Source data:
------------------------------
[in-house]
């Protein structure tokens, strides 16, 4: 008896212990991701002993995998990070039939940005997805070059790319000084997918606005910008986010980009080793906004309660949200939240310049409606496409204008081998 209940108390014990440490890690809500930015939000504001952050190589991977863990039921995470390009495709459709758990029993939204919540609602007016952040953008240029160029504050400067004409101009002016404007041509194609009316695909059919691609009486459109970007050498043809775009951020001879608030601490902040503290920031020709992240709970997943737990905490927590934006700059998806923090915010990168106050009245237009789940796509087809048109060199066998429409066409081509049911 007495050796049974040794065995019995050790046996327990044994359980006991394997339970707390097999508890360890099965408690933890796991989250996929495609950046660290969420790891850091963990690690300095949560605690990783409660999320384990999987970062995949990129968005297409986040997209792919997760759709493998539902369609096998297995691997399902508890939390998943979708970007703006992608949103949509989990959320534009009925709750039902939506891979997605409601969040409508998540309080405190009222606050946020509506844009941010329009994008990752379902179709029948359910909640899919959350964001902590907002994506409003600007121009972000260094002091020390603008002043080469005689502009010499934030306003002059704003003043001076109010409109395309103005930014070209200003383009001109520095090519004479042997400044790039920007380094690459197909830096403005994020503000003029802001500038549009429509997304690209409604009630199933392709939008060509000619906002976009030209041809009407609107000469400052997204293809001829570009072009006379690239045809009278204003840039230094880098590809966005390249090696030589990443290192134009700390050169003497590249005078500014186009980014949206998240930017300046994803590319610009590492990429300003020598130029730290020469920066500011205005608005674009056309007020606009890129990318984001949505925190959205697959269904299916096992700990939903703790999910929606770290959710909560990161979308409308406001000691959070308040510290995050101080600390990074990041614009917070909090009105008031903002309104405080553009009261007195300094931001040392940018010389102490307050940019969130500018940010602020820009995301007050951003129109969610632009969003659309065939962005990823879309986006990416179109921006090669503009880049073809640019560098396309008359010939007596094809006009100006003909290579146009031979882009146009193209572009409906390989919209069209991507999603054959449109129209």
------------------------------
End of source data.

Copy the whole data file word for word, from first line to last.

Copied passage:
[in-house]
């Protein structure tokens, strides 16, 4: 008896212990991701002993995998990070039939940005997805070059790319000084997918606005910008986010980009080793906004309660949200939240310049409606496409204008081998 209940108390014990440490890690809500930015939000504001952050190589991977863990039921995470390009495709459709758990029993939204919540609602007016952040953008240029160029504050400067004409101009002016404007041509194609009316695909059919691609009486459109970007050498043809775009951020001879608030601490902040503290920031020709992240709970997943737990905490927590934006700059998806923090915010990168106050009245237009789940796509087809048109060199066998429409066409081509049911 007495050796049974040794065995019995050790046996327990044994359980006991394997339970707390097999508890360890099965408690933890796991989250996929495609950046660290969420790891850091963990690690300095949560605690990783409660999320384990999987970062995949990129968005297409986040997209792919997760759709493998539902369609096998297995691997399902508890939390998943979708970007703006992608949103949509989990959320534009009925709750039902939506891979997605409601969040409508998540309080405190009222606050946020509506844009941010329009994008990752379902179709029948359910909640899919959350964001902590907002994506409003600007121009972000260094002091020390603008002043080469005689502009010499934030306003002059704003003043001076109010409109395309103005930014070209200003383009001109520095090519004479042997400044790039920007380094690459197909830096403005994020503000003029802001500038549009429509997304690209409604009630199933392709939008060509000619906002976009030209041809009407609107000469400052997204293809001829570009072009006379690239045809009278204003840039230094880098590809966005390249090696030589990443290192134009700390050169003497590249005078500014186009980014949206998240930017300046994803590319610009590492990429300003020598130029730290020469920066500011205005608005674009056309007020606009890129990318984001949505925190959205697959269904299916096992700990939903703790999910929606770290959710909560990161979308409308406001000691959070308040510290995050101080600390990074990041614009917070909090009105008031903002309104405080553009009261007195300094931001040392940018010389102490307050940019969130500018940010602020820009995301007050951003129109969610632009969003659309065939962005990823879309986006990416179109921006090669503009880049073809640019560098396309008359010939007596094809006009100006003909290579146009031979882009146009193209572009409906390989919209069209991507999603054959449109129209």